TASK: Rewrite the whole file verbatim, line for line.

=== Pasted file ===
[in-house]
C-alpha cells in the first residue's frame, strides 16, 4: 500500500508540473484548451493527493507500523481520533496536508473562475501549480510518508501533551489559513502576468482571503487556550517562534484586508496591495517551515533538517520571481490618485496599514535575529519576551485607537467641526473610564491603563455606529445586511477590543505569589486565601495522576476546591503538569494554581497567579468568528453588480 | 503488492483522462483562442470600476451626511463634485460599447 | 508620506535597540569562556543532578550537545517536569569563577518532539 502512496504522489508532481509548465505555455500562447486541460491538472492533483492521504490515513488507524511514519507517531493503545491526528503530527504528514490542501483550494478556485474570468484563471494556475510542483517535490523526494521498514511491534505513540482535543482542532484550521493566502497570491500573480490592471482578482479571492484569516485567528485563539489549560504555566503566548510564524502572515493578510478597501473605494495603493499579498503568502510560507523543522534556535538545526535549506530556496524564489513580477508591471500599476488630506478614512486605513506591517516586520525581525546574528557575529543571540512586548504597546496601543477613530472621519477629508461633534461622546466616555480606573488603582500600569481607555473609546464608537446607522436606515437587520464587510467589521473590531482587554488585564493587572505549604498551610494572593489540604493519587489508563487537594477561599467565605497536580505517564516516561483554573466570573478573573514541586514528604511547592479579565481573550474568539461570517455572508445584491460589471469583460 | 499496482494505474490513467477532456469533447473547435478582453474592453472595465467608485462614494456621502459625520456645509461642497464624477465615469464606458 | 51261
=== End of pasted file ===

[in-house]
C-alpha cells in the first residue's frame, strides 16, 4: 500500500508540473484548451493527493507500523481520533496536508473562475501549480510518508501533551489559513502576468482571503487556550517562534484586508496591495517551515533538517520571481490618485496599514535575529519576551485607537467641526473610564491603563455606529445586511477590543505569589486565601495522576476546591503538569494554581497567579468568528453588480 | 503488492483522462483562442470600476451626511463634485460599447 | 508620506535597540569562556543532578550537545517536569569563577518532539 502512496504522489508532481509548465505555455500562447486541460491538472492533483492521504490515513488507524511514519507517531493503545491526528503530527504528514490542501483550494478556485474570468484563471494556475510542483517535490523526494521498514511491534505513540482535543482542532484550521493566502497570491500573480490592471482578482479571492484569516485567528485563539489549560504555566503566548510564524502572515493578510478597501473605494495603493499579498503568502510560507523543522534556535538545526535549506530556496524564489513580477508591471500599476488630506478614512486605513506591517516586520525581525546574528557575529543571540512586548504597546496601543477613530472621519477629508461633534461622546466616555480606573488603582500600569481607555473609546464608537446607522436606515437587520464587510467589521473590531482587554488585564493587572505549604498551610494572593489540604493519587489508563487537594477561599467565605497536580505517564516516561483554573466570573478573573514541586514528604511547592479579565481573550474568539461570517455572508445584491460589471469583460 | 499496482494505474490513467477532456469533447473547435478582453474592453472595465467608485462614494456621502459625520456645509461642497464624477465615469464606458 | 51261